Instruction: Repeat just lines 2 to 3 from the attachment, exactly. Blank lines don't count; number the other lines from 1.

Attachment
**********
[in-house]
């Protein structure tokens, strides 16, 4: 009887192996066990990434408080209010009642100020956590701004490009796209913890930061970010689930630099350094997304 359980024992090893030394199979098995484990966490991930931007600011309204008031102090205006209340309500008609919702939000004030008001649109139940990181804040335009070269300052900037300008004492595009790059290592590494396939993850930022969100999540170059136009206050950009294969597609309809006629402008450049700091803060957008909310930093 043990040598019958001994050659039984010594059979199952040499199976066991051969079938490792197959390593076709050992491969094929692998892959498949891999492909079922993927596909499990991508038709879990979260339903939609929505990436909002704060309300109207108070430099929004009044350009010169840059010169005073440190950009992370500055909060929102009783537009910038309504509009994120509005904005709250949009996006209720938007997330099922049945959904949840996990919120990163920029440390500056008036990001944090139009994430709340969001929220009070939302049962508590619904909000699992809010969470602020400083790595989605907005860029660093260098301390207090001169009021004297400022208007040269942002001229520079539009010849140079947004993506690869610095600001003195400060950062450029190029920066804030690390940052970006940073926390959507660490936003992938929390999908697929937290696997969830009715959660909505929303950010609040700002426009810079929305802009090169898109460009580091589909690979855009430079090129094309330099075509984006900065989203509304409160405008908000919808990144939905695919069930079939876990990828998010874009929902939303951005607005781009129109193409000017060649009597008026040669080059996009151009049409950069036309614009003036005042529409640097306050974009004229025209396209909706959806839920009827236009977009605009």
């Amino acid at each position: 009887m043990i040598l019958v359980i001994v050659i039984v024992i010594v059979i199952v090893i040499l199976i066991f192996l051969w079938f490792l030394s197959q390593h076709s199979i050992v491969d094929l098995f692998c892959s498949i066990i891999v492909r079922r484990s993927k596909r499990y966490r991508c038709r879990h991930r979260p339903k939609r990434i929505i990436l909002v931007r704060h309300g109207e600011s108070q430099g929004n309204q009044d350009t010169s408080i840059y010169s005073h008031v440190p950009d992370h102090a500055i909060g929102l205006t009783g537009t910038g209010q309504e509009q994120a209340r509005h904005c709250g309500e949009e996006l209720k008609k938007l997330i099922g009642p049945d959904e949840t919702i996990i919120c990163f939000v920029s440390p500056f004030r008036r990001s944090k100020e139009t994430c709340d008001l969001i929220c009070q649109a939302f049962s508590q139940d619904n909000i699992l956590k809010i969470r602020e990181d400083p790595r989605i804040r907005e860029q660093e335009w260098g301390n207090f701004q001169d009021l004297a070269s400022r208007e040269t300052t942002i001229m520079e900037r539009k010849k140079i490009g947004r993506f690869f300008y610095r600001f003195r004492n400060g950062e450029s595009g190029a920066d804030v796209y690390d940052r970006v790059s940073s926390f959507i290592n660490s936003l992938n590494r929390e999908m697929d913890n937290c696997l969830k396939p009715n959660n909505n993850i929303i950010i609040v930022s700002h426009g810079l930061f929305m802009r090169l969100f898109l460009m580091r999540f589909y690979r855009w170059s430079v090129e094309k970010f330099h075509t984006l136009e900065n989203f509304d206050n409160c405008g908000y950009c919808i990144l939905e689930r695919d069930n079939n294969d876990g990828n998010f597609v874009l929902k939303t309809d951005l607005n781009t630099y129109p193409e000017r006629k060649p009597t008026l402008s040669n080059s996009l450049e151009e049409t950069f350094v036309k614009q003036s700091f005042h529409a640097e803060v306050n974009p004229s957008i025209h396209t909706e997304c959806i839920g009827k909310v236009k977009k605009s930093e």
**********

């Protein structure tokens, strides 16, 4: 009887192996066990990434408080209010009642100020956590701004490009796209913890930061970010689930630099350094997304 359980024992090893030394199979098995484990966490991930931007600011309204008031102090205006209340309500008609919702939000004030008001649109139940990181804040335009070269300052900037300008004492595009790059290592590494396939993850930022969100999540170059136009206050950009294969597609309809006629402008450049700091803060957008909310930093 043990040598019958001994050659039984010594059979199952040499199976066991051969079938490792197959390593076709050992491969094929692998892959498949891999492909079922993927596909499990991508038709879990979260339903939609929505990436909002704060309300109207108070430099929004009044350009010169840059010169005073440190950009992370500055909060929102009783537009910038309504509009994120509005904005709250949009996006209720938007997330099922049945959904949840996990919120990163920029440390500056008036990001944090139009994430709340969001929220009070939302049962508590619904909000699992809010969470602020400083790595989605907005860029660093260098301390207090001169009021004297400022208007040269942002001229520079539009010849140079947004993506690869610095600001003195400060950062450029190029920066804030690390940052970006940073926390959507660490936003992938929390999908697929937290696997969830009715959660909505929303950010609040700002426009810079929305802009090169898109460009580091589909690979855009430079090129094309330099075509984006900065989203509304409160405008908000919808990144939905695919069930079939876990990828998010874009929902939303951005607005781009129109193409000017060649009597008026040669080059996009151009049409950069036309614009003036005042529409640097306050974009004229025209396209909706959806839920009827236009977009605009």
């Amino acid at each position: 009887m043990i040598l019958v359980i001994v050659i039984v024992i010594v059979i199952v090893i040499l199976i066991f192996l051969w079938f490792l030394s197959q390593h076709s199979i050992v491969d094929l098995f692998c892959s498949i066990i891999v492909r079922r484990s993927k596909r499990y966490r991508c038709r879990h991930r979260p339903k939609r990434i929505i990436l909002v931007r704060h309300g109207e600011s108070q430099g929004n309204q009044d350009t010169s408080i840059y010169s005073h008031v440190p950009d992370h102090a500055i909060g929102l205006t009783g537009t910038g209010q309504e509009q994120a209340r509005h904005c709250g309500e949009e996006l209720k008609k938007l997330i099922g009642p049945d959904e949840t919702i996990i919120c990163f939000v920029s440390p500056f004030r008036r990001s944090k100020e139009t994430c709340d008001l969001i929220c009070q649109a939302f049962s508590q139940d619904n909000i699992l956590k809010i969470r602020e990181d400083p790595r989605i804040r907005e860029q660093e335009w260098g301390n207090f701004q001169d009021l004297a070269s400022r208007e040269t300052t942002i001229m520079e900037r539009k010849k140079i490009g947004r993506f690869f300008y610095r600001f003195r004492n400060g950062e450029s595009g190029a920066d804030v796209y690390d940052r970006v790059s940073s926390f959507i290592n660490s936003l992938n590494r929390e999908m697929d913890n937290c696997l969830k396939p009715n959660n909505n993850i929303i950010i609040v930022s700002h426009g810079l930061f929305m802009r090169l969100f898109l460009m580091r999540f589909y690979r855009w170059s430079v090129e094309k970010f330099h075509t984006l136009e900065n989203f509304d206050n409160c405008g908000y950009c919808i990144l939905e689930r695919d069930n079939n294969d876990g990828n998010f597609v874009l929902k939303t309809d951005l607005n781009t630099y129109p193409e000017r006629k060649p009597t008026l402008s040669n080059s996009l450049e151009e049409t950069f350094v036309k614009q003036s700091f005042h529409a640097e803060v306050n974009p004229s957008i025209h396209t909706e997304c959806i839920g009827k909310v236009k977009k605009s930093e």